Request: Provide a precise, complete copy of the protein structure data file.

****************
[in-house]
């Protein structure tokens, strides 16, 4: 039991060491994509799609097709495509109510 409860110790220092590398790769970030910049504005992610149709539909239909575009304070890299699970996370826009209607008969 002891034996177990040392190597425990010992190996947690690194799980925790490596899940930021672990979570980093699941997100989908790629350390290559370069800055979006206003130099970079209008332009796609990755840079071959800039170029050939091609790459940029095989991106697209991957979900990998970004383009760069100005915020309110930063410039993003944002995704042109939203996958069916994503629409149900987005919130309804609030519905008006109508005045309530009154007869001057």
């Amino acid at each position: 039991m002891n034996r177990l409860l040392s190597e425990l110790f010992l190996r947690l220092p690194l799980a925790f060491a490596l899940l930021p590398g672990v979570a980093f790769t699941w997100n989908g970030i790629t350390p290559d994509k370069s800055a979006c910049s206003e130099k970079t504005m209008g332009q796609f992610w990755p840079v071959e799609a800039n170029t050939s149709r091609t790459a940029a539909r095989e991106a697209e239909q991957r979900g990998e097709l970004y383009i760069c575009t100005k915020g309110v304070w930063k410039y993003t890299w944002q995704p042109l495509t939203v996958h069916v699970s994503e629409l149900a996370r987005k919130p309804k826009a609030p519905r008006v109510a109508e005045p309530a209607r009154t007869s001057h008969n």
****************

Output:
[in-house]
């Protein structure tokens, strides 16, 4: 039991060491994509799609097709495509109510 409860110790220092590398790769970030910049504005992610149709539909239909575009304070890299699970996370826009209607008969 002891034996177990040392190597425990010992190996947690690194799980925790490596899940930021672990979570980093699941997100989908790629350390290559370069800055979006206003130099970079209008332009796609990755840079071959800039170029050939091609790459940029095989991106697209991957979900990998970004383009760069100005915020309110930063410039993003944002995704042109939203996958069916994503629409149900987005919130309804609030519905008006109508005045309530009154007869001057």
């Amino acid at each position: 039991m002891n034996r177990l409860l040392s190597e425990l110790f010992l190996r947690l220092p690194l799980a925790f060491a490596l899940l930021p590398g672990v979570a980093f790769t699941w997100n989908g970030i790629t350390p290559d994509k370069s800055a979006c910049s206003e130099k970079t504005m209008g332009q796609f992610w990755p840079v071959e799609a800039n170029t050939s149709r091609t790459a940029a539909r095989e991106a697209e239909q991957r979900g990998e097709l970004y383009i760069c575009t100005k915020g309110v304070w930063k410039y993003t890299w944002q995704p042109l495509t939203v996958h069916v699970s994503e629409l149900a996370r987005k919130p309804k826009a609030p519905r008006v109510a109508e005045p309530a209607r009154t007869s001057h008969n």